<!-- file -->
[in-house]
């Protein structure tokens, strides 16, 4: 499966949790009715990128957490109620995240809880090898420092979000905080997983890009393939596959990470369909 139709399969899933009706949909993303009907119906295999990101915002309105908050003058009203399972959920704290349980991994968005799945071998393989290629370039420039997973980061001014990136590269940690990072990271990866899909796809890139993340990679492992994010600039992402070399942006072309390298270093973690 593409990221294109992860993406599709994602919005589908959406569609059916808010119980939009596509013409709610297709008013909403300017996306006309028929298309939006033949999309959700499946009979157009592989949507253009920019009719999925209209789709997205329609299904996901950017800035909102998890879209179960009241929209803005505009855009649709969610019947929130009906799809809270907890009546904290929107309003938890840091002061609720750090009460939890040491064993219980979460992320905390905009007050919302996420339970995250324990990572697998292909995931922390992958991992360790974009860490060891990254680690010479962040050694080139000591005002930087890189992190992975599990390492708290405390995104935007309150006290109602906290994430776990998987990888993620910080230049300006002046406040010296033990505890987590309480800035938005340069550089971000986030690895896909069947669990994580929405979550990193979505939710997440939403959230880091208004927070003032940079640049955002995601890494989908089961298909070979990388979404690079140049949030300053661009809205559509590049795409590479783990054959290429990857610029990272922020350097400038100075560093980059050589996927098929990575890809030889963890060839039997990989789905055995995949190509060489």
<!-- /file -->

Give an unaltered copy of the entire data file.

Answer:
[in-house]
């Protein structure tokens, strides 16, 4: 499966949790009715990128957490109620995240809880090898420092979000905080997983890009393939596959990470369909 139709399969899933009706949909993303009907119906295999990101915002309105908050003058009203399972959920704290349980991994968005799945071998393989290629370039420039997973980061001014990136590269940690990072990271990866899909796809890139993340990679492992994010600039992402070399942006072309390298270093973690 593409990221294109992860993406599709994602919005589908959406569609059916808010119980939009596509013409709610297709008013909403300017996306006309028929298309939006033949999309959700499946009979157009592989949507253009920019009719999925209209789709997205329609299904996901950017800035909102998890879209179960009241929209803005505009855009649709969610019947929130009906799809809270907890009546904290929107309003938890840091002061609720750090009460939890040491064993219980979460992320905390905009007050919302996420339970995250324990990572697998292909995931922390992958991992360790974009860490060891990254680690010479962040050694080139000591005002930087890189992190992975599990390492708290405390995104935007309150006290109602906290994430776990998987990888993620910080230049300006002046406040010296033990505890987590309480800035938005340069550089971000986030690895896909069947669990994580929405979550990193979505939710997440939403959230880091208004927070003032940079640049955002995601890494989908089961298909070979990388979404690079140049949030300053661009809205559509590049795409590479783990054959290429990857610029990272922020350097400038100075560093980059050589996927098929990575890809030889963890060839039997990989789905055995995949190509060489």